Nikwax makes many products designed to waterproof garments that have lost their water repellency or were never intended to be waterproof. I used their Cotton Proof on a Carhartt canvas coat and water beads up and rolls off like a real raincoat. The treatment also did not change the look or feel of the fabric or lining. That waterproofing treatment has lasted for well over a year and shows no sign of deteriorating.
    Anyway, Nikwax makes several treatments (wash-in and spray-on) for almost any kind of fabric or leather. Also, Nikwax products are water based and environmentally sound. So take that old wind breaker or fleece and turn it into a rain shell for a few bux!!

  6. Keith Permalink  | Aug 29, 2008 12:22pm

    As far as booties…I commute 25mi/day and like using clip-in pedals. However, I hate the fact that my feet get soaked in the rain. Years ago my mom made me a rain suit including some booties that slipped over your toe and velcro’d around the heel. They provided full coverage except for the sole. She got the pattern at the Rain Shed in Corvallis, OR and I contacted them the other day. They still have that pattern so I am going to make some more now that I am riding again. This should keep me from having to buy a pair of dedicated rain shoes with SPD cleats. I can also shove the booties in my seatbag in case I get caught in a downpour.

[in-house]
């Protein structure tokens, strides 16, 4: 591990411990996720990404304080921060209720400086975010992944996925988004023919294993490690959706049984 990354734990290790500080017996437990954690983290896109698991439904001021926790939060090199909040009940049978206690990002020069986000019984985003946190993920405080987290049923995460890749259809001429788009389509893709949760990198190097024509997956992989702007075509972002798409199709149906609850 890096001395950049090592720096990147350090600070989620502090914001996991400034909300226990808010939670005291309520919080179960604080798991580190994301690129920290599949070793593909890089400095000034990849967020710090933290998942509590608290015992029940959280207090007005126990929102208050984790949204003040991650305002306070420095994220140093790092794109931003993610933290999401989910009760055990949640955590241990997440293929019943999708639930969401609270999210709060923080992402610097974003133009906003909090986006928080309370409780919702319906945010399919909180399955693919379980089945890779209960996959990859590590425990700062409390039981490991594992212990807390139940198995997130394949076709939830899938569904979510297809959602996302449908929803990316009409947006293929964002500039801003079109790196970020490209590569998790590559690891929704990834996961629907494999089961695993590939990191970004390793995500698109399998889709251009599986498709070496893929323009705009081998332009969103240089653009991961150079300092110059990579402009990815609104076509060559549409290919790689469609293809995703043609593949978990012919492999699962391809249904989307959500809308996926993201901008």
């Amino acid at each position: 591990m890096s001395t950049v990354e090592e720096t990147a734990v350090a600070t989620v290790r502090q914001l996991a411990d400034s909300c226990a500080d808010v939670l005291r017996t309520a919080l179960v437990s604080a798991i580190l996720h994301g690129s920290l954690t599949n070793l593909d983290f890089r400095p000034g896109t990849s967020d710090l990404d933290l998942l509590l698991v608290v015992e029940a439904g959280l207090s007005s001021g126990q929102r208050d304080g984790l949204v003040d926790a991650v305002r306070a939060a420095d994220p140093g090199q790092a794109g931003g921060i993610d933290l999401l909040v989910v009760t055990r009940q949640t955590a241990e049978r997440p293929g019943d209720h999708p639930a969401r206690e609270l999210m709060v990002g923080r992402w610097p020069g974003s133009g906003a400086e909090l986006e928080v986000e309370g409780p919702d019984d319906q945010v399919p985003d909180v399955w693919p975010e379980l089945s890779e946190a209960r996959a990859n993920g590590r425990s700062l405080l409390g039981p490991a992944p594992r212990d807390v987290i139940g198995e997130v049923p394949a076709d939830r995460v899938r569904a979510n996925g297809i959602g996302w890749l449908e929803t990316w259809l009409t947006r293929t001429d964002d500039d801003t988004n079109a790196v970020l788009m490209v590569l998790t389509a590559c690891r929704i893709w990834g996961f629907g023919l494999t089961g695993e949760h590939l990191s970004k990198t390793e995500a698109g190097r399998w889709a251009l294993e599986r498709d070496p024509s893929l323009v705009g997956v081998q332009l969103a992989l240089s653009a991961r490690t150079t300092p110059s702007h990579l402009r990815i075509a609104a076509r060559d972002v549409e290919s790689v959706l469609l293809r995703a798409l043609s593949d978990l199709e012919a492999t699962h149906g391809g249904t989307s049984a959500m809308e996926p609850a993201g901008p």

7. hildebe Permalink  | Sep 08, 2008 01:33pm

    I recommend either a single speed bike or internal hub 3-speed type bike for the rain. 5, 10, 15, 21 etc. speed bikes have gears that work by means of external sprockets which can get gummed up with a lot of grit in the rain. If you go on craigslist or other used merchandise resources you can find a usable single speed or 3-speed.

  8. Fenger Permalink  | Sep 12, 2008 04:50pm

    I think riding in the rain is one of the best parts of bike commuting!

    I would have to say two key elements to not skimp on are a rain coat & rain pants…

    1) Rain Coat – Loose fitting, light, with vents… there is nothing worse than riding in 65 degree rain w/out a vented jacket. Also you’ll find yourself wearing your jacket for 6-9 months, its Oregon.

    2) Rain Pants – Preferably single layer Gore-tex, Something with side leg zippers. Why See #1.

    The price points for these items vary greatly, but just keep in mind its something that your going to wear a lot. I’ve had my rain gear 6 years now. Consider it an investment, better gear will make you more willing to ride and not drive… thus saving you money.

  9. Buglas Permalink  | Sep 25, 2008 07:38am

    I see nothing here about timing. This article starts with the observation that it is frequently about to rain or has just finished raining. A fellow cyclist at work gave me this link yesterday:
    http://radar.weather.gov/radar.php?product=N0V&rid=RTX&loop=yes
    It offers current radar images and with the looping option selected gives you an idea of what direction and how fast things are movng. With a quick glance at the radar map I can see if I want to ride right now or if a fifteen minute delay may offer better conditions. This works well for me in Corvallis. You may be able to find better ones for the Portland metro area.

  10. Brian Permalink  | Nov 05, 2008 03:57pm

    I have found that Accuweather provides a nice hourly forecast feature that provides a nice view of when to expect the rain during the day.